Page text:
Please disable your adblock and script blockers to view this page

Fall of the frat house: Students target Greek life amid America?s racial reckoning

American University
Duke University
the University of Richmond
the Panhellenic Executive Board
Tufts University
Panhellenic Council
the College of William & Mary
Washington University
American University’s
Interfraternity Council
the North American Interfraternity Conference
the National Panhellenic Council
Alpha Tau Omega

Graham Payne-Reichert
George Floyd
Alan Desantis
Nkemjika Emenike
Jack Kreman
Judson Horras
Dani Weatherford
Sean Woytowitz

White Christian
White Greek
Black and
Asian American

Delta Tau Delta
the Delta Tau Delta

No matching tags

St. Louis
San Diego

Black virginity’

Positivity     38.00%   
   Negativity   62.00%
The New York Times
Write a review: The Washington Post

But now, inspired by the nation’s racial reckoning and accelerated by the pandemic-induced social isolation, students once affiliated with Greek life have built a new movement calling for its abolition.The movement, however, has met resistance from national organizations, university administrators and some students, who have pushed for change and increased efforts to expand diversity as an alternative to dismantling Greek life altogether.The result is a confrontation increasingly familiar on college campuses: establishment leaders and students who support them believe they can help create change from within, while other students are determined to dismantle the institutions they say have failed them.As students returned to campuses for an unprecedented school year, they got on group texts and inter-school Zooms, trying to figure out how to harness the energy from their summer of activism to take down the fraternity and sorority chapters that still stand.“We are in a climate where traditionally White institutions are being targeted, and there is nothing more traditional and White and elitist than fraternities on a college campus,” said Alan Desantis, author of the 2007 book “Inside Greek U” and a longtime fraternity adviser. They shared anonymous stories of racism and sexual assault experienced on campuses, many of them allegedly involving members of Greek letter organizations.“Once I had sex with a white guy in a fraternity and afterward when we came downstairs everyone high-fived him and say he finally lost his ‘Black virginity’ as if I was nothing more than a box to be checked off,” one post read.At Washington University in St. Louis, more than 300 students joined a July 14 virtual town hall to discuss the future of Greek life. But that was not the case.As they learned, a national Greek letter organization can decide to preserve a chapter by sending one of its own representatives to campus to recruit a fresh class of brothers.Jack Kreman, CEO of the national Delta Tau Delta organization, did not allow American University’s chapter to disband simply because Paye-Reichert and his brothers voted to end it.“No decision has been made regarding the future of the chapter at American University at this time,” he said, adding that “the level of diversity in the local chapters is determined by the choice and preference of the local members.”The national organization’s decision can only be challenged by members of university administration or a school’s Panhellenic or Interfraternity Council — both groups that have historically supported Greek life as a hallmark of campus life and promoted its restructuring rather than eradication.Judson Horras, president and CEO of the North American Interfraternity Conference, said the question of abolition is not worth consideration.“It is not going to happen.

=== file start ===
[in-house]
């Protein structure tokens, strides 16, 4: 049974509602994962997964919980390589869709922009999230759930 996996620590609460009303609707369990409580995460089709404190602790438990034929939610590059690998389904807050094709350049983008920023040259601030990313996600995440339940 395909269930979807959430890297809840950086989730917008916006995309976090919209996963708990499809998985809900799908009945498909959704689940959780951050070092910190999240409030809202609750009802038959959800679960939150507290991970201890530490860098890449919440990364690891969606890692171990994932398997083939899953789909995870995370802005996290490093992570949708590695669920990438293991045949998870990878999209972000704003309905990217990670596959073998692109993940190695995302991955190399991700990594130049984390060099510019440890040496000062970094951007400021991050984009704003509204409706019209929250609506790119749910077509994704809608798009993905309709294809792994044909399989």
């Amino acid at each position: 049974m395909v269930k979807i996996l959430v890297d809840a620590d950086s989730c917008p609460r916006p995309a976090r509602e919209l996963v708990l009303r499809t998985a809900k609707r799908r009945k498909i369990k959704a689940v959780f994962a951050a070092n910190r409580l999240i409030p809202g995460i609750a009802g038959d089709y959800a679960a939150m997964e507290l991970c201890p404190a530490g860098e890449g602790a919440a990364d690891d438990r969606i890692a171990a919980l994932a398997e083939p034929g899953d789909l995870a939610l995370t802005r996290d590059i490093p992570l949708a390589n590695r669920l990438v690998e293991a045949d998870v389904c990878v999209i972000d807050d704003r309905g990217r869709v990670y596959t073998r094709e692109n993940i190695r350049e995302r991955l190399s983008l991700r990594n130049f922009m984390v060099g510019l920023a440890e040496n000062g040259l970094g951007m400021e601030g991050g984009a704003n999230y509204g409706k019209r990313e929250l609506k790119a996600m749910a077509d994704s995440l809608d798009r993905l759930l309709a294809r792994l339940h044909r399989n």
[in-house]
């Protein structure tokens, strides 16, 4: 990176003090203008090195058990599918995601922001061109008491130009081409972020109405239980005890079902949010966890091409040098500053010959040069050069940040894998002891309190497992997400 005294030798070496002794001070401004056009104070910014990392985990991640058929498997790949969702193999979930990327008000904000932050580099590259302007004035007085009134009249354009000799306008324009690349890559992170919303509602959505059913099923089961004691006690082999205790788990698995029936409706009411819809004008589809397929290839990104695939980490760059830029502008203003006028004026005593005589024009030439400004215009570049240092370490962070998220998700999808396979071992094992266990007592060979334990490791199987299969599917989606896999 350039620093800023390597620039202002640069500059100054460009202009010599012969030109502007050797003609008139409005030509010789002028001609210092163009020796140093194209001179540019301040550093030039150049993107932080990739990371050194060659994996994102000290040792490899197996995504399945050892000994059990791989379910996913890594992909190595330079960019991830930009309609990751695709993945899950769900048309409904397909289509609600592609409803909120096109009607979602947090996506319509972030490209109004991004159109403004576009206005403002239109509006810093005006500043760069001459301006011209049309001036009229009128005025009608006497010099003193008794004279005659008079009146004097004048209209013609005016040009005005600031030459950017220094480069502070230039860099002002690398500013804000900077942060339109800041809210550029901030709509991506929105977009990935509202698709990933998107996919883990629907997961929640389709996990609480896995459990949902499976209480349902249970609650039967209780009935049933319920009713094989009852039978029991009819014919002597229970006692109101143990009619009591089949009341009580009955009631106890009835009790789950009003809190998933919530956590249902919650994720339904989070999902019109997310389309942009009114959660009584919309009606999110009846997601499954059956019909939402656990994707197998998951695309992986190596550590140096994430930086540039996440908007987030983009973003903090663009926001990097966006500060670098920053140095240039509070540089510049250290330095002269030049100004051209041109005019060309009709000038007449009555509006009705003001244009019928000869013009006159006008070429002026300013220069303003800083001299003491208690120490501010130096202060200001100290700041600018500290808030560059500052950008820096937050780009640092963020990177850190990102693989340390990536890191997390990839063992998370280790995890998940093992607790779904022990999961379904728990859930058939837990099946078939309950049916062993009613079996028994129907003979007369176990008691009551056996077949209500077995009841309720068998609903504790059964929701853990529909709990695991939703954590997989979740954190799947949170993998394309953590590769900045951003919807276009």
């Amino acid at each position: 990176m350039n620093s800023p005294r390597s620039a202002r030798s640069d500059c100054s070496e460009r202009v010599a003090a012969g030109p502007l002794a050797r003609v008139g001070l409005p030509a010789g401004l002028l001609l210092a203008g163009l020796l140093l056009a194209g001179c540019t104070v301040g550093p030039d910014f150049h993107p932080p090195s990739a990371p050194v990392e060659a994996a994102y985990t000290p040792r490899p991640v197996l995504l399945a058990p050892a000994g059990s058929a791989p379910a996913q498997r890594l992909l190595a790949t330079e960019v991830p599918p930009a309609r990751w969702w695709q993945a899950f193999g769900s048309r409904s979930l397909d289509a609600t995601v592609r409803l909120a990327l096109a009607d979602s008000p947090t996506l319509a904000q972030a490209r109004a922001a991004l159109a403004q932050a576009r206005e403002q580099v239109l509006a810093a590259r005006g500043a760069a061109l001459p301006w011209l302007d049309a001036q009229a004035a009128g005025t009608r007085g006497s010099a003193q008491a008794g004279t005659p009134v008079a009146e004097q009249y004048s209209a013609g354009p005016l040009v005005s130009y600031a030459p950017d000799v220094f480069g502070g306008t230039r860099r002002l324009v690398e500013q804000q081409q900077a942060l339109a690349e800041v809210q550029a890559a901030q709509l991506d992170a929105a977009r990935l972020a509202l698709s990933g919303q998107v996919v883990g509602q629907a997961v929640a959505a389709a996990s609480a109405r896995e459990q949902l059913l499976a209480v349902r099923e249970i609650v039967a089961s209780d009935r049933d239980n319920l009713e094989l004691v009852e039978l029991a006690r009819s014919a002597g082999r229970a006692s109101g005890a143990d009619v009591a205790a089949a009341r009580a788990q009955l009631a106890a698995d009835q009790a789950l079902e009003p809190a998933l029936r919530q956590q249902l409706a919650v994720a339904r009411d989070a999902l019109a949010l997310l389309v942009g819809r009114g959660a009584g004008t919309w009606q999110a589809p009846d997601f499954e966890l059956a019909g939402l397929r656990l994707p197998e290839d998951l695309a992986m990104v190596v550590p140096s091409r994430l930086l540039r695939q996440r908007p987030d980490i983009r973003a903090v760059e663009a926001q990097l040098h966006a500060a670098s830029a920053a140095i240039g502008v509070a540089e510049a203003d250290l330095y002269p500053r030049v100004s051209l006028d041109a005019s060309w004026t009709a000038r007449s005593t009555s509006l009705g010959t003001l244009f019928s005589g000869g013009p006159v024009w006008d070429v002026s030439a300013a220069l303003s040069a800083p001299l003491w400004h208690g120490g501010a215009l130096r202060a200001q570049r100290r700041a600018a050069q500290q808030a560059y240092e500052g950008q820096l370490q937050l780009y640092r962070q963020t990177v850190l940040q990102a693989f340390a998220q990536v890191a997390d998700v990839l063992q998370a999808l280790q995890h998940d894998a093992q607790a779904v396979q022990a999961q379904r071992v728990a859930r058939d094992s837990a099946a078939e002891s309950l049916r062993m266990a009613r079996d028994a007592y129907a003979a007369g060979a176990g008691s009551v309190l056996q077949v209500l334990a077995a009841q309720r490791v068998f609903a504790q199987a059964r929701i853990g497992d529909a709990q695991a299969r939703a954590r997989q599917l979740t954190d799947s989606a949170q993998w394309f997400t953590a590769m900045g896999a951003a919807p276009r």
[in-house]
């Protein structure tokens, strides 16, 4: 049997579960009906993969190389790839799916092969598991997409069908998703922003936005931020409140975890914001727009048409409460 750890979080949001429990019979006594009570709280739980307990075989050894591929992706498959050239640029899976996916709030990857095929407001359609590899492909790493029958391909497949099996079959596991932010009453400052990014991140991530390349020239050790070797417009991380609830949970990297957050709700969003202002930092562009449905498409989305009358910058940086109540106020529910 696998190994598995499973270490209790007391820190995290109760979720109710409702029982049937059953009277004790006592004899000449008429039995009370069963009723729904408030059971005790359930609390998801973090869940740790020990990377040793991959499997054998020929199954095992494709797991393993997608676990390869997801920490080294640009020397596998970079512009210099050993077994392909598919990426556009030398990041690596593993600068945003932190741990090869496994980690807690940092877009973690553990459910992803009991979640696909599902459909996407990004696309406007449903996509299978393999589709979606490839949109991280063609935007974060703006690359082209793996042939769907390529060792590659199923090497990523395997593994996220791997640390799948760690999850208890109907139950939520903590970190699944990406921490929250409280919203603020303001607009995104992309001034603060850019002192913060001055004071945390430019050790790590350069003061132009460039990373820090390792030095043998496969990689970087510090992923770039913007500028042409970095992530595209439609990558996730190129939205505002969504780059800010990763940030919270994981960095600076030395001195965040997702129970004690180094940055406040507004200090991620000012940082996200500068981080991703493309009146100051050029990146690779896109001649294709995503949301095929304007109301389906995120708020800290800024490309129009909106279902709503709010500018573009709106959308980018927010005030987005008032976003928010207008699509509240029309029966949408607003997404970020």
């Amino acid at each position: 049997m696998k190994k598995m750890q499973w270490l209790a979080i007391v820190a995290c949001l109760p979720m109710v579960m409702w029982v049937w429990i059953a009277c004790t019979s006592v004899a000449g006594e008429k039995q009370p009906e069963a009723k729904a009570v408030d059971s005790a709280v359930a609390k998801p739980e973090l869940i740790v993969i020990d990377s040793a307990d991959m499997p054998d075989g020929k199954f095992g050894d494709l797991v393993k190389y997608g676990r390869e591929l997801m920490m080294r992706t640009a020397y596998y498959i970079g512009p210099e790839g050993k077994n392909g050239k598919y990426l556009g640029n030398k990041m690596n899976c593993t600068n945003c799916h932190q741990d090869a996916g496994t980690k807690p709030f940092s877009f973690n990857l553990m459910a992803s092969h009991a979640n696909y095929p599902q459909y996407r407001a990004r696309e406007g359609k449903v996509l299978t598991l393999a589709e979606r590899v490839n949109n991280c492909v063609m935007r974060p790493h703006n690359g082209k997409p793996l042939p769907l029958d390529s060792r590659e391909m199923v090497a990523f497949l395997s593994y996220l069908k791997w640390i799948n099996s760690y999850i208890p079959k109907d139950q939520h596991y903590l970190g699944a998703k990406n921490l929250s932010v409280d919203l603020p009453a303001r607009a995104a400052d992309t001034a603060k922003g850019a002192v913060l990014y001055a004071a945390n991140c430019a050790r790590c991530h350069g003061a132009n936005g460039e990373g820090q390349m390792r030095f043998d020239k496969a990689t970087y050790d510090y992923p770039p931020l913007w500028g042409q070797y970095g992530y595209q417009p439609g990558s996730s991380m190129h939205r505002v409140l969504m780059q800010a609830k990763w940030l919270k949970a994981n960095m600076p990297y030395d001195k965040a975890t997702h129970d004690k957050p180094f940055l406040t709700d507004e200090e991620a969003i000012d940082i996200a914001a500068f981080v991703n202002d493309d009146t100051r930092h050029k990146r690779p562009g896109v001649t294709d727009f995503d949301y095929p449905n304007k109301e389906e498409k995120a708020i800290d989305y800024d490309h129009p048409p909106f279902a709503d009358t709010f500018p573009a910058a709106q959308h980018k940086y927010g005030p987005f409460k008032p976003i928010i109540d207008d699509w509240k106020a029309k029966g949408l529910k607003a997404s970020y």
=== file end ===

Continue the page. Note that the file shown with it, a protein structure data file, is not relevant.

As said here by